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No idea where to start - parents bought caravan on site, not even sure if HP


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My parents have gotten into a right mess with a caravan purchase. They have gotten into debt for about £20,000 to buy a caravan, when they purchased it they were offered all sorts of incentives, but nothing was written on the contract. Even though there was a standard offer of free pitch for a year when they bought it, the park are refusing to honour this.

They have given me the paperwork they have which consists of a caravan purchase agreement with the park owners and a statement from Barclay of a fixed sum fixed rate account.

They don't appear to have a HP or credit agreement.

How would I start to untangle this to see what sort of contract they are in and if/how they can get out of it?

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Hi aBit

 

Are you seeking to establish if it's been mis-sold to them? It might be an idea to send the Park Owners a SAR request, they have 40 days to send you all the data they hold in your parents name. Then you need to go through all the documentation with a 'fine tooth comb'. SAR Tempales are in the library, just amend them. Google the Park Owners see if others were made promises and have complained about mis-selling. Contact Trading Standards to see if they have had complaints, because of the value they could look into the matter.

 

Maybe get an opinion from these people about what has been said to your parents, but don't give them the name of the park:-

http://www.bhhpa.org.uk/

 

Also you could get some help from :- http://www.nationalcaravan.co.uk/home/index.asp?rid=91

 

Once you get all the documentation, have a look at UCCTR.

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Normally static caravans are paid for cash or via a bank loan. Doubt if it would be HP. Unfortunately there is very little protection for static caravan owners and a lot of static caravan site owners take people to the cleaners. How old is the caravan? If they sold it again tomorrow, they probably woudl have to sell back to the site owner at a huge loss, i.e. they will probably get offered £8000 for it. I really think they will have to invest in a professional solicitor to resolve the issue.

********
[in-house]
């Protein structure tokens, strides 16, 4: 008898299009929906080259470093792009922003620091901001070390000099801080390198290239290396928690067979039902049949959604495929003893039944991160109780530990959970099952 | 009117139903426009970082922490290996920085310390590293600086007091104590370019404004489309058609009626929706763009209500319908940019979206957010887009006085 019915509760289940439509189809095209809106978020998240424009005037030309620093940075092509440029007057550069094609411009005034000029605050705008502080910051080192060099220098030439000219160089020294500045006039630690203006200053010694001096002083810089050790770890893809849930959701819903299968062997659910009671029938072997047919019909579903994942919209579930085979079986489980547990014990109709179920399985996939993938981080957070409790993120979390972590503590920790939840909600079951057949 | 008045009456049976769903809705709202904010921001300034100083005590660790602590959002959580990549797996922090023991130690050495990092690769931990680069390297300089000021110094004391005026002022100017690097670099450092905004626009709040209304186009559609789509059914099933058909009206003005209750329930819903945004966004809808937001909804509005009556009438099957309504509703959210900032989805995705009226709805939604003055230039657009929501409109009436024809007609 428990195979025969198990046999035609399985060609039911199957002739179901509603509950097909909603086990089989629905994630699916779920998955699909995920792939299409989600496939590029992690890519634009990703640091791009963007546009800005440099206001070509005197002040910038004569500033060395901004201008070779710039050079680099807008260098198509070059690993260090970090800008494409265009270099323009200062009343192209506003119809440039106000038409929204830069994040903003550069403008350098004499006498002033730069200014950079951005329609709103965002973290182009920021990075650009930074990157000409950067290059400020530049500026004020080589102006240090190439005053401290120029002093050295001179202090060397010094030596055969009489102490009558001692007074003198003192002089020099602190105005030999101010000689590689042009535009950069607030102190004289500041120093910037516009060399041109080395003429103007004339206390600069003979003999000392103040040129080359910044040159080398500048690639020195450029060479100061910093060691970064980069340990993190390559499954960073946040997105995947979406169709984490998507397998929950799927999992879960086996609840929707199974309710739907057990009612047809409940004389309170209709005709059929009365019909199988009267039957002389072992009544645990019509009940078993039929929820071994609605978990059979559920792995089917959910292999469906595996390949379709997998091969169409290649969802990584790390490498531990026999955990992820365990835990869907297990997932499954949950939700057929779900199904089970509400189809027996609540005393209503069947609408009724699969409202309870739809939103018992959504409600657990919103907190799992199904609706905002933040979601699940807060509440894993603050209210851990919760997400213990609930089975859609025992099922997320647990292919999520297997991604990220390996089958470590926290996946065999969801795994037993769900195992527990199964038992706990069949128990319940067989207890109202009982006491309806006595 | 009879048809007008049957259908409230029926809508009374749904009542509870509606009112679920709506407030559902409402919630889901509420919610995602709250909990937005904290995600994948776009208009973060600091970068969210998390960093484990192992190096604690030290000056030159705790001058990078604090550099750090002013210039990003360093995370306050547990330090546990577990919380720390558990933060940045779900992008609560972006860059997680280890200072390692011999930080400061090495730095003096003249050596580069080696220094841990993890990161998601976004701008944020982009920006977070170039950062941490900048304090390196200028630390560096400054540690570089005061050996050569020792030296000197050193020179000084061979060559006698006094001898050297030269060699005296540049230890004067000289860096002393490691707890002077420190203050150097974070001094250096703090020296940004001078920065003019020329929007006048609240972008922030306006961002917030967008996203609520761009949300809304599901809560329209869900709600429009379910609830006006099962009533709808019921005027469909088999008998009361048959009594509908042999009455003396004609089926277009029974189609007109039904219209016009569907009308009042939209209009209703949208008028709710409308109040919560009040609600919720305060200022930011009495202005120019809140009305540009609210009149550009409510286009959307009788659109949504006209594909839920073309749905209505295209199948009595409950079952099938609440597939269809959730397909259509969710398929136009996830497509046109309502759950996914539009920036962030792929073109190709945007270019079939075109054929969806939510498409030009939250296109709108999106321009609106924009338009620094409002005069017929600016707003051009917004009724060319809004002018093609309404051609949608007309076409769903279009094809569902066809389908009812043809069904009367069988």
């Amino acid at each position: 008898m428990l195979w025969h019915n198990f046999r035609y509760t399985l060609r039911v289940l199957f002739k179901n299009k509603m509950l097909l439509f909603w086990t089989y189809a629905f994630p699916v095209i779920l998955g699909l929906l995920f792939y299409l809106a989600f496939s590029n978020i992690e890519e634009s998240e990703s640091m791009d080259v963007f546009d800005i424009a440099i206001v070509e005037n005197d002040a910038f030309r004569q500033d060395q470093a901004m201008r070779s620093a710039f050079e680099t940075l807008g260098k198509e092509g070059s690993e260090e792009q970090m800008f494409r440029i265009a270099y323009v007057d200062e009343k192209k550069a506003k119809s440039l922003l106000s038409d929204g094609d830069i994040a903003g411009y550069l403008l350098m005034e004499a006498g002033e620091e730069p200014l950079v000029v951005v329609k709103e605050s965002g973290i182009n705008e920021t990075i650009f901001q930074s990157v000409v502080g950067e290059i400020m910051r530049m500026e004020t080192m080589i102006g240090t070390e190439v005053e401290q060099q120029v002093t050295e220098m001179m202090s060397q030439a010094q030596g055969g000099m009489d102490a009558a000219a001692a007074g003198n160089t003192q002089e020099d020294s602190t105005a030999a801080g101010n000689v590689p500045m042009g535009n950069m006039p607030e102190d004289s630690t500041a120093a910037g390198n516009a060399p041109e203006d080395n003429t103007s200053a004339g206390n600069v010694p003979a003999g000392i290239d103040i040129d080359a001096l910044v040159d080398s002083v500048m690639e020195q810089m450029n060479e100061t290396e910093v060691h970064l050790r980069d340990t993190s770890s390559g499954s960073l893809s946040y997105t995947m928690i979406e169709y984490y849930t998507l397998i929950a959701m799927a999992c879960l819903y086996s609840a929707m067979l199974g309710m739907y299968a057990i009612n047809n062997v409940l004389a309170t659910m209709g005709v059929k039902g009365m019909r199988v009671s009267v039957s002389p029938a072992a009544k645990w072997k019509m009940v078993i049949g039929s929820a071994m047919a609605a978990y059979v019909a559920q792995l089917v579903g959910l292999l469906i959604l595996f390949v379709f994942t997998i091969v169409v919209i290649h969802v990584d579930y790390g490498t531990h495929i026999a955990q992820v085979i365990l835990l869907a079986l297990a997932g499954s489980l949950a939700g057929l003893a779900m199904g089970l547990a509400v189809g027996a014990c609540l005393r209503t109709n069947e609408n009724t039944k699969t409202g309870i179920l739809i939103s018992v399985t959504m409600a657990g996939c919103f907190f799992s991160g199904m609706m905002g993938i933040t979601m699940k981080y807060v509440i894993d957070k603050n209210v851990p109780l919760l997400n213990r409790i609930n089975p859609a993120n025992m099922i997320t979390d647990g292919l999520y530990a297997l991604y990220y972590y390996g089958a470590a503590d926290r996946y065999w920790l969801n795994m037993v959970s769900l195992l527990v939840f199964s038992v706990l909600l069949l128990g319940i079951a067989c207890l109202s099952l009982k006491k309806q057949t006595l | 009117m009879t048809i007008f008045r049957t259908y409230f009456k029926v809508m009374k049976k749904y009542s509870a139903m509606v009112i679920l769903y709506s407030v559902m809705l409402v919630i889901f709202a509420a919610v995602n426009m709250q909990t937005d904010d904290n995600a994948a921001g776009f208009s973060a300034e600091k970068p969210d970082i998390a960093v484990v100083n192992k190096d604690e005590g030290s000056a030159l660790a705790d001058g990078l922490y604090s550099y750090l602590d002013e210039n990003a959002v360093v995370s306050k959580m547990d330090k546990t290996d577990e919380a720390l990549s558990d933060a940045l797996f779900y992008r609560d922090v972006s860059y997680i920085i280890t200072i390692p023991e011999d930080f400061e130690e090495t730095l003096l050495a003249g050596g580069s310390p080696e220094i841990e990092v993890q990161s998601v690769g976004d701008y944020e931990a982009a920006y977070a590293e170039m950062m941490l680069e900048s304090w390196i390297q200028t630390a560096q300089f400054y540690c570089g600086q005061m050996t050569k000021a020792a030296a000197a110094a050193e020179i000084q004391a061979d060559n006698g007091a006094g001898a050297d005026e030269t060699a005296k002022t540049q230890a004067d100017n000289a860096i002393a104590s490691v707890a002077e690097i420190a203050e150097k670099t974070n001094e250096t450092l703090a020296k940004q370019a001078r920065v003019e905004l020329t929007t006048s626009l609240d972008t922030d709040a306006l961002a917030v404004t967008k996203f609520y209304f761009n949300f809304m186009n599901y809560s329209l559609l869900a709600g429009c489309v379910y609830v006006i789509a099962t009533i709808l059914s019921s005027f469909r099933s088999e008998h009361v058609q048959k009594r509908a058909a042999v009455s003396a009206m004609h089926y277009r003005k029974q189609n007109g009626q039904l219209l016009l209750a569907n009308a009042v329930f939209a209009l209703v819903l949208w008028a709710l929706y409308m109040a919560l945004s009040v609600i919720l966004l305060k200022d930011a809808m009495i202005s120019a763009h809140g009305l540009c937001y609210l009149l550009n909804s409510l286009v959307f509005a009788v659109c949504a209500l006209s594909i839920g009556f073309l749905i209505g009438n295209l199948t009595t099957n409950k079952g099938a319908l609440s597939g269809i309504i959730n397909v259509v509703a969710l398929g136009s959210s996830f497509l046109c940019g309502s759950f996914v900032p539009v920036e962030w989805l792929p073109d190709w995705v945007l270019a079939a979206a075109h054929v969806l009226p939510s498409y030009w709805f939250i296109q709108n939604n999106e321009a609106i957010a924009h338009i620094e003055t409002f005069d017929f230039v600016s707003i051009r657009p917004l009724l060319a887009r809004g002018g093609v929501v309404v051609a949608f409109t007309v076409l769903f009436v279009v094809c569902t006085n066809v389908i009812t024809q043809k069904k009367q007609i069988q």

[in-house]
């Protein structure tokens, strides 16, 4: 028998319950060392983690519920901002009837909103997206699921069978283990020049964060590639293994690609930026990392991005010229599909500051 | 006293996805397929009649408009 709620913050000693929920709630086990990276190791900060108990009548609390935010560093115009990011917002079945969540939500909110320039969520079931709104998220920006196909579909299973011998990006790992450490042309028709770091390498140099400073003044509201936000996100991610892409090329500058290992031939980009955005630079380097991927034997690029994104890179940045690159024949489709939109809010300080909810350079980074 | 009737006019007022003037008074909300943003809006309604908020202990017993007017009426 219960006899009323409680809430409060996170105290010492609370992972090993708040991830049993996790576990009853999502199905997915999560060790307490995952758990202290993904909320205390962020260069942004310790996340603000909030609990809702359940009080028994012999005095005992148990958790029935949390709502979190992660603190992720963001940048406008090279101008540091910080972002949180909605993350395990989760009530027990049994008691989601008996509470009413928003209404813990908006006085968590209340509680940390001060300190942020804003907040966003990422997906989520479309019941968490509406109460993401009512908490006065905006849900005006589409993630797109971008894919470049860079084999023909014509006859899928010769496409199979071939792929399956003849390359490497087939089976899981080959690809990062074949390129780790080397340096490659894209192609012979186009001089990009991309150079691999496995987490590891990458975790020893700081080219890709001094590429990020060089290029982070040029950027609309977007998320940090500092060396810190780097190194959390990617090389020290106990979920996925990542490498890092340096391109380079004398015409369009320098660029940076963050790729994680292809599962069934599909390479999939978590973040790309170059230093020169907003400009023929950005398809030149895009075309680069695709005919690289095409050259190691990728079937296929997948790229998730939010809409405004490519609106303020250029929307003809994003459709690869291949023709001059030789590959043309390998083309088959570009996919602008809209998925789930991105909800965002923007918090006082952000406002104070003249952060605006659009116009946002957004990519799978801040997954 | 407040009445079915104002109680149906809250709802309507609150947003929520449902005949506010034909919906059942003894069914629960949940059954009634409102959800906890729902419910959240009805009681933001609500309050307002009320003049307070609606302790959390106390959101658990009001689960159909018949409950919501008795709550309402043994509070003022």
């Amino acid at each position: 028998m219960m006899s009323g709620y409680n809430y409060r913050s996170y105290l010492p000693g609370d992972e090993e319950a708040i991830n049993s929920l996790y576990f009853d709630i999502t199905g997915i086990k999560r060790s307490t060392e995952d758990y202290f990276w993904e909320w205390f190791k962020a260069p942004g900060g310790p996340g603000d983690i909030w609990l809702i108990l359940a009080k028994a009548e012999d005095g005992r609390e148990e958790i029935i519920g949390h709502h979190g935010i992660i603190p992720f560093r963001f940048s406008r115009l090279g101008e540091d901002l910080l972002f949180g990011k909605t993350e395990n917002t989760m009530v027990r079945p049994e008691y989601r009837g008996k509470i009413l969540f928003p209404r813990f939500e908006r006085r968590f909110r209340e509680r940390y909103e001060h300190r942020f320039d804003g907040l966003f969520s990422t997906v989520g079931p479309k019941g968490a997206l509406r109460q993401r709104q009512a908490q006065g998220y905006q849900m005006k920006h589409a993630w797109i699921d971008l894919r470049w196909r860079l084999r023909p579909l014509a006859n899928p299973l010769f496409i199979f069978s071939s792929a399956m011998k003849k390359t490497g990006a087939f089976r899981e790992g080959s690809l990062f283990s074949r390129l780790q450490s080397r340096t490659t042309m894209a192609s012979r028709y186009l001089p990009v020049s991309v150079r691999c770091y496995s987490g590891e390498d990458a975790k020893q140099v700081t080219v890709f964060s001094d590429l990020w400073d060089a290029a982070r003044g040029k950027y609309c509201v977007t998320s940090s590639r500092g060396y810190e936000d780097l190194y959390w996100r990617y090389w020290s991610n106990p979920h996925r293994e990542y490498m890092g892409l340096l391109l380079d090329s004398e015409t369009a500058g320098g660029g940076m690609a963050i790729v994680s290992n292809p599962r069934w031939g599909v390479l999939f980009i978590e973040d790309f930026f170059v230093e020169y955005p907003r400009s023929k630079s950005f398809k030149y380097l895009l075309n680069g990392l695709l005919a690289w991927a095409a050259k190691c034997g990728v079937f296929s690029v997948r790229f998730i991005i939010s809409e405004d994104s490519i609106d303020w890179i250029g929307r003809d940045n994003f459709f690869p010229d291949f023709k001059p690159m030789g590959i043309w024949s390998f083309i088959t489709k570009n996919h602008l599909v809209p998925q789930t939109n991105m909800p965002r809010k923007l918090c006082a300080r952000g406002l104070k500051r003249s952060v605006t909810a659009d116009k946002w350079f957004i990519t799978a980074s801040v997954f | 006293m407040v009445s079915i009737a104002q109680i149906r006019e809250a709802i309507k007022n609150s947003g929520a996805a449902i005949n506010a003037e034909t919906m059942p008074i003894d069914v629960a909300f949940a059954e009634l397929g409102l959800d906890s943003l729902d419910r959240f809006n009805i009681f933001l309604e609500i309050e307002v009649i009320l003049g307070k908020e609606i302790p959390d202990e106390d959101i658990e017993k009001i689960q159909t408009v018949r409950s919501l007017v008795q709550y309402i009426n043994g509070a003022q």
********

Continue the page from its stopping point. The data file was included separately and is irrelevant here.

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Thanks so much for the comments.

 

I think it is a bank loan, I have SAR'd Barclays, did not think it would be possible with the park owners, but I'll try that too.

 

I googled it before coming here, but it seems as though they are a law unto themselves with lots of people feeling as though they have been 'had'.

 

If they sell the van privately there are huge commisions to be paid to the site which make it not viable. The site have said they are not in a position to buy the van back, but I;m sure would 'do them a favour' and take it off their hands for peanuts.

 

Meanwhile they have massive site fees to find (which they though were included) by the end of this month. I can't find anything in the paperwork they have about what happens should the pitch fee's go overdue.

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Thanks so much for the comments.

 

I think it is a bank loan, I have SAR'd Barclays, did not think it would be possible with the park owners, but I'll try that too.

 

I googled it before coming here, but it seems as though they are a law unto themselves with lots of people feeling as though they have been 'had'.

 

If they sell the van privately there are huge commisions to be paid to the site which make it not viable. The site have said they are not in a position to buy the van back, but I;m sure would 'do them a favour' and take it off their hands for peanuts.

 

Meanwhile they have massive site fees to find (which they though were included) by the end of this month. I can't find anything in the paperwork they have about what happens should the pitch fee's go overdue.